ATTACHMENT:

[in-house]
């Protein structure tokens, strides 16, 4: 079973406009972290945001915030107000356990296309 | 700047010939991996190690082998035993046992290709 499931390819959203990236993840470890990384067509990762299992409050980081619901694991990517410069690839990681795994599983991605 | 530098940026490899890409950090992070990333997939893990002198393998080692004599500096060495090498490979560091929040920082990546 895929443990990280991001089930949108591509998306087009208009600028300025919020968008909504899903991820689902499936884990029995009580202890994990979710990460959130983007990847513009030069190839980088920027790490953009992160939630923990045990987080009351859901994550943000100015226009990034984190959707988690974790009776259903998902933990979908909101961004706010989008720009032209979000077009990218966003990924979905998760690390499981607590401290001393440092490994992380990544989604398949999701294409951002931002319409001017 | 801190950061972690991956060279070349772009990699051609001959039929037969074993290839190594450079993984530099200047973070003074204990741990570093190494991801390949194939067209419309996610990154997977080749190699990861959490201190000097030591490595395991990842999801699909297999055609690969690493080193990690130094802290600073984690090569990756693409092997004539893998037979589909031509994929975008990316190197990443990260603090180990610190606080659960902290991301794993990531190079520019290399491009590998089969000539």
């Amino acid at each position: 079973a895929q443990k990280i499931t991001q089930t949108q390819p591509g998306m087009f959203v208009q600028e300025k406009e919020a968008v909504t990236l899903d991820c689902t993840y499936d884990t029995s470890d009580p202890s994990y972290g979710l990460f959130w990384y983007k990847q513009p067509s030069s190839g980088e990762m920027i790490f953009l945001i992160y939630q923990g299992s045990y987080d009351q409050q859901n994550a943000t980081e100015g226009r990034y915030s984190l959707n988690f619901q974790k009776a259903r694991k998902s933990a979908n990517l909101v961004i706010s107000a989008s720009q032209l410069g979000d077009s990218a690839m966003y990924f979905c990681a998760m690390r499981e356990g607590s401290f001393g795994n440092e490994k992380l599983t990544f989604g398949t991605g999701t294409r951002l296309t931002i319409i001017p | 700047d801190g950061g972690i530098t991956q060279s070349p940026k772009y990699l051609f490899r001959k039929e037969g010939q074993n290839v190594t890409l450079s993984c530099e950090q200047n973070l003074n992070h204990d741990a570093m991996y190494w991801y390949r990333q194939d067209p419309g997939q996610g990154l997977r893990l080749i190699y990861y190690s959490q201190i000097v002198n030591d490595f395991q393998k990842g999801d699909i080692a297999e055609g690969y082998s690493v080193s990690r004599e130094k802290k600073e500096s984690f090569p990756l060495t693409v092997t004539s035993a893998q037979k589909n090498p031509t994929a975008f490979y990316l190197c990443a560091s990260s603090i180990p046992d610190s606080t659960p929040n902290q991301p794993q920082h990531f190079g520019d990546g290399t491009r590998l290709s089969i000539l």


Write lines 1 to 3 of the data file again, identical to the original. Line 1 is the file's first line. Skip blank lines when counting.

[in-house]
């Protein structure tokens, strides 16, 4: 079973406009972290945001915030107000356990296309 | 700047010939991996190690082998035993046992290709 499931390819959203990236993840470890990384067509990762299992409050980081619901694991990517410069690839990681795994599983991605 | 530098940026490899890409950090992070990333997939893990002198393998080692004599500096060495090498490979560091929040920082990546 895929443990990280991001089930949108591509998306087009208009600028300025919020968008909504899903991820689902499936884990029995009580202890994990979710990460959130983007990847513009030069190839980088920027790490953009992160939630923990045990987080009351859901994550943000100015226009990034984190959707988690974790009776259903998902933990979908909101961004706010989008720009032209979000077009990218966003990924979905998760690390499981607590401290001393440092490994992380990544989604398949999701294409951002931002319409001017 | 801190950061972690991956060279070349772009990699051609001959039929037969074993290839190594450079993984530099200047973070003074204990741990570093190494991801390949194939067209419309996610990154997977080749190699990861959490201190000097030591490595395991990842999801699909297999055609690969690493080193990690130094802290600073984690090569990756693409092997004539893998037979589909031509994929975008990316190197990443990260603090180990610190606080659960902290991301794993990531190079520019290399491009590998089969000539």
């Amino acid at each position: 079973a895929q443990k990280i499931t991001q089930t949108q390819p591509g998306m087009f959203v208009q600028e300025k406009e919020a968008v909504t990236l899903d991820c689902t993840y499936d884990t029995s470890d009580p202890s994990y972290g979710l990460f959130w990384y983007k990847q513009p067509s030069s190839g980088e990762m920027i790490f953009l945001i992160y939630q923990g299992s045990y987080d009351q409050q859901n994550a943000t980081e100015g226009r990034y915030s984190l959707n988690f619901q974790k009776a259903r694991k998902s933990a979908n990517l909101v961004i706010s107000a989008s720009q032209l410069g979000d077009s990218a690839m966003y990924f979905c990681a998760m690390r499981e356990g607590s401290f001393g795994n440092e490994k992380l599983t990544f989604g398949t991605g999701t294409r951002l296309t931002i319409i001017p | 700047d801190g950061g972690i530098t991956q060279s070349p940026k772009y990699l051609f490899r001959k039929e037969g010939q074993n290839v190594t890409l450079s993984c530099e950090q200047n973070l003074n992070h204990d741990a570093m991996y190494w991801y390949r990333q194939d067209p419309g997939q996610g990154l997977r893990l080749i190699y990861y190690s959490q201190i000097v002198n030591d490595f395991q393998k990842g999801d699909i080692a297999e055609g690969y082998s690493v080193s990690r004599e130094k802290k600073e500096s984690f090569p990756l060495t693409v092997t004539s035993a893998q037979k589909n090498p031509t994929a975008f490979y990316l190197c990443a560091s990260s603090i180990p046992d610190s606080t659960p929040n902290q991301p794993q920082h990531f190079g520019d990546g290399t491009r590998l290709s089969i000539l």